A 22 foot gantry and 16 foot drop test structure, designed to hold up to ten tons of weight, arrived at Boom’s hangar earlier this year. The massive fixture quickly became the focal point of XB-1’s landing gear drop tests.
Taking place over a course of multiple weeks, the landing gear drop tests aimed to validate the safety of XB-1’s landing gear components by simulating the most extreme landing conditions. To maintain control of the process, Boom developed, designed, and assembled nearly every element of the testing site and conducted the tests directly in-house.
At most, the nose landing gear is designed to withstand more than 8,000 pounds of force upon landing, whereas each main landing gear can tolerate upwards of 23,000 pounds per tire at a worst case hard landing. “While our pilots are training in the XB-1 simulator to conduct the safest landings, we’re making sure on the ground that everything will perform as expected up to a 212 mph landing,” said test lead TeAnn Nguyen. “XB-1 can withstand a 15 feet per second landing descent rate, but we plan to routinely land at less than 6 feet per second. By contrast, most commercial airliners of today are landing at roughly 3 feet per second.”
Situated in a private outdoor lot behind Boom’s hangar, the testing site is equipped with both the simplest and most advanced technology. To install the drop test rig, the team poured a 12-inch thick concrete pad to anchor everything in place. After that, the mechanical fixture was set using metrology and readied for its first test swing at zero-weight attachment. The process exercised the fixture for the first time and served as a rehearsal for much activity to come.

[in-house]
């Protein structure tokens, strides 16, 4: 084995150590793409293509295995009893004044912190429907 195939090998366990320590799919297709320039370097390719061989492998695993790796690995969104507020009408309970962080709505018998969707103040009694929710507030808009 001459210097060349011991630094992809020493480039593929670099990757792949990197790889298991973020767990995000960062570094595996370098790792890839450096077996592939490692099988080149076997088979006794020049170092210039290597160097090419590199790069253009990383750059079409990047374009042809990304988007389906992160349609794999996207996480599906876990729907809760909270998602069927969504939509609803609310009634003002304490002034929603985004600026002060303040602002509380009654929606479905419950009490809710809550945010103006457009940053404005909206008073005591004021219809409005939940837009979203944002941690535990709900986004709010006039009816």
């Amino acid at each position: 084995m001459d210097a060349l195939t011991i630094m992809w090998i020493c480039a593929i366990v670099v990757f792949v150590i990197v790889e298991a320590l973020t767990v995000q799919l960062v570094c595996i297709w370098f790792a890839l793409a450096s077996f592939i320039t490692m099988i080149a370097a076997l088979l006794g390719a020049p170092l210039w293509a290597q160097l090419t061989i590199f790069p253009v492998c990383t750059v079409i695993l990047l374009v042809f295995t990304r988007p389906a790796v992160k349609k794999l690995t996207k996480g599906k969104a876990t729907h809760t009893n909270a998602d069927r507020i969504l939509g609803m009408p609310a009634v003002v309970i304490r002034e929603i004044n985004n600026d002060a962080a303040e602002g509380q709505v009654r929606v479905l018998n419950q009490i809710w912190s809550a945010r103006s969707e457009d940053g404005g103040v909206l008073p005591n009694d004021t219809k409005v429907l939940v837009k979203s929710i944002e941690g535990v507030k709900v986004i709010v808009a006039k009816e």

With plans to test the landing gears under the most extreme simulated landings, the team laid out a number of ‘mini-milestones’ that would need to take place before the final drop test event.
“You can break down this testing process into three large pieces,” said Nguyen. “You first have shakedown tests, which are intended to resolve any unknowns, validate stroke and compression calculations, and stress test our team’s most efficient procedures. Then, we conduct oleo tuning, which includes a series of small-scale drop tests that verify how our analytic model and predictions fit against actual performance. Finally, you have spin up testing, which is where we spin the tire and drop the gear at the same time. We do this incrementally until we conduct a drop with the maximum tire speed comparable to the most aggressive landing.”
The team recently completed all shakedown testing, dropping from a height of just 1-inch but driving 31-percent of limit energy into the gear. “The height from which we drop may not seem like a lot, but when you combine both the height and the speed of the tire, it does not take much to simulate true flight loads,” said Nguyen. “At most, we’ll be dropping the nose landing gear from 1 foot off the ground.”
With more testing to come, the team is taking the highest precautions to mitigate risk and enhance safety. “We are constantly evaluating both the data as it comes in and the physical components,” said Nguyen. “For commercial or military tests, their target is often to push the components literally beyond the breaking point. Since XB-1 is one of a kind, we’re pushing XB-1 to the limits of its performance and that’s an extremely calculated process.”